Lessons of the Lulav: Zaide Reuven and the Lulav Shortage of 5766

Every year, towards the end of Succot, I begin to clean up my garage. Despite my attempts to keep some semblance of order, my garage somehow manages to accumulate boxes. Box bottoms without tops. Box tops without bottoms. Also foam packing. Lots of it. And those strips that peel away from the sticky parts of FEDEX boxes. They get everywhere. And leaves. Palm leaves. They also get everywhere.

Last year (5765) as I reunite the seasonal center of operations for Zaide Reuven’s Esrog Farm with its more regular tenant, my motor vehicle, I have in my hand the last box. A long beaten up and perforated cardboard box about four feet long, ten inches wide and six inches tall. And as I contemplate the disposition of this box, I think about its origin. It is an Egyptian box. It came from Egypt. And in it were lulavs. Lulavim. Unopened fronds from the center of the palm tree. And I wonder.

Fast forward eight months and we hear that the Egyptians have decided to ban the export of lulavim. After thousands of years of growing date palms, (and probably thousands of years of cutting lulavim) someone has just realised that cutting the lulav damages the tree.

So what now? My partner reminds me to trust in the Almighty who will see to it that His people will not be without the materials to perform the mitzvah of the Four Species. I opine that perhaps this is a wakeup call to Am Yisroel on the subject of unity. After all, the mitzvah of the Four Species is about unity – recall the Midrash that relates each of the Four Species to a particular segment of the Jewish People. Those with taste and smell (they know and perform mitvot – esrog), taste but no smell (they know but don’t perform – lulav), smell but no taste (they perform but do not know – hadas), and neither taste nor smell (no knowledge or performance – aravos). In taking all Four Species together we unite the Jewish People in the service of God.

In jeopardy this year are the lulav Jews. Those who know their responsibilities, but fail to keep them. But they stood to jeopardize all of us. Our unity. Was this a wake up call that had something to do with the some focus of infighting? Perhaps the Disengagement/Expulsion from Gush Katif? Am Yisrael was certainly disunited over that one. Were we being given a message that went something like this: “So you want to perform a mitzvah that has to do with unity?, You must show Me some unity first.”?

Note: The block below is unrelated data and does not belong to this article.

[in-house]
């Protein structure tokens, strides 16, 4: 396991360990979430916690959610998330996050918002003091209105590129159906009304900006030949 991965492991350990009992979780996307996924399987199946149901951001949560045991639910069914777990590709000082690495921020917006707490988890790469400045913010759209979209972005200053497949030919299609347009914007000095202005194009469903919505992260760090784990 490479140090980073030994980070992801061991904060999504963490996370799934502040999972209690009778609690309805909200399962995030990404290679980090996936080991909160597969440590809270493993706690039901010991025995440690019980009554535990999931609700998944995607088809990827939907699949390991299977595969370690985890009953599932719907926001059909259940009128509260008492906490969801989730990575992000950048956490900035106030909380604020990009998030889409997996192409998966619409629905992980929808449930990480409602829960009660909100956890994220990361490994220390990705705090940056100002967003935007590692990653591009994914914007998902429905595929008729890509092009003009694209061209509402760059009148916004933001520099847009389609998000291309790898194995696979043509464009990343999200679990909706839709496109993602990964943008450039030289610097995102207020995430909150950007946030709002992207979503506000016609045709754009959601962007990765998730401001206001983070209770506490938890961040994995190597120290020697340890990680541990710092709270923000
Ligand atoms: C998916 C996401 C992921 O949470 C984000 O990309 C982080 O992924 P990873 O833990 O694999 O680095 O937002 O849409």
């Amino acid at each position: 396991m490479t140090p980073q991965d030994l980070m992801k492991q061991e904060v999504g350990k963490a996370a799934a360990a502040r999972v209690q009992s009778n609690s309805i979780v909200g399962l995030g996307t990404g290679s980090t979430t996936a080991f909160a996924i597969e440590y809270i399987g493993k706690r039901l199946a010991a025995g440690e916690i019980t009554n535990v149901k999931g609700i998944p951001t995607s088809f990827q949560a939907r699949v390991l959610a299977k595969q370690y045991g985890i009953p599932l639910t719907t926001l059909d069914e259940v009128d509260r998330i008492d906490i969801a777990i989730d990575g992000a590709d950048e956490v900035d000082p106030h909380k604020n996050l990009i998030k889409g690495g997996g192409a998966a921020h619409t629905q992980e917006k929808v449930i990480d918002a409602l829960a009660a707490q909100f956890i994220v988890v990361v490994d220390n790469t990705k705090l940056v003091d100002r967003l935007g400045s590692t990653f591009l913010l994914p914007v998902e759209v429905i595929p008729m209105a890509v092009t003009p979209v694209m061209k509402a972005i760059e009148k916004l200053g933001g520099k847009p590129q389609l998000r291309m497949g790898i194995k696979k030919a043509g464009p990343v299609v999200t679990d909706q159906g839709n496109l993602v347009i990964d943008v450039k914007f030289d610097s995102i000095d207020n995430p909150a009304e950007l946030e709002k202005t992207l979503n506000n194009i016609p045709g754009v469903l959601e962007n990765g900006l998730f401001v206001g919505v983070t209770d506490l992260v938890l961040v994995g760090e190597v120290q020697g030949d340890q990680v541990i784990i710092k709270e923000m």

So with these thoughts circling around in my head, like the circuits of Hoshana Rabbah, I set off for Israel, among other things determined once and for all to find a good source of Israel lulavim. This would alleviate the expected shortage and would also develop a way to support the Israeli economy. In Israel of late August the talk was of the Disengagement and the devastating effect it was having on Israeli (Jewish) unity. Driving from Jerusalem up the Jordan Valley to Bet Shean I marveled at the spectacular scenery of date plantations verdantly punctuating the desert landscape. As I encircled and then approached Jericho, climbing up the incline from the Jordan before turning north, I could not help but imagine my ancestors marching up this same slope preparing for the encirclement that would bring Jericho’s walls crashing to the ground. They were unified. They were together. Look what they could accomplish when they were unified. More thoughts of Hoshana Rabbah and wonderment about whether we (and our Four Species) would be unified this Hoshana Rabbah.

Outside of Bet Shean I visited one date farm. The ride to the top of a palm 50 feet in the air to cut a lulav was spectacular. I can see why the Talmud says (Eruvin 19a) that if the entrance to the Garden of Eden is in Israel, it is in Bet Shean, because of the quality of its fruit.

A short drive further north and I met another date farmer who really knew lulavim. Here was a good source. Mission accomplished (at least I thought).

Driving back to Tel Aviv I called my partner, Yacov Shlomo Rothberg, who told me that our lulav supplier (Rabbi Wilman) had manage to secure one of only two shipments of 100,000 Egyptian lulavim that were just released to the United States. No need to worry. No need for the Israeli lulavim.

Back home and still with a knawing feeling inside, I made arrangements to obtain some of the fine Israel lulavim that I had seen on my trip. Rabbi Braunstein had no Californian lulavim this year because his trees were being relocated, but he was extremely helpful in verifying that my Israeli lulavim were good. Confident about our Egyptian lulav supply and with all of my arrangements in place I was ready for the 5766 season…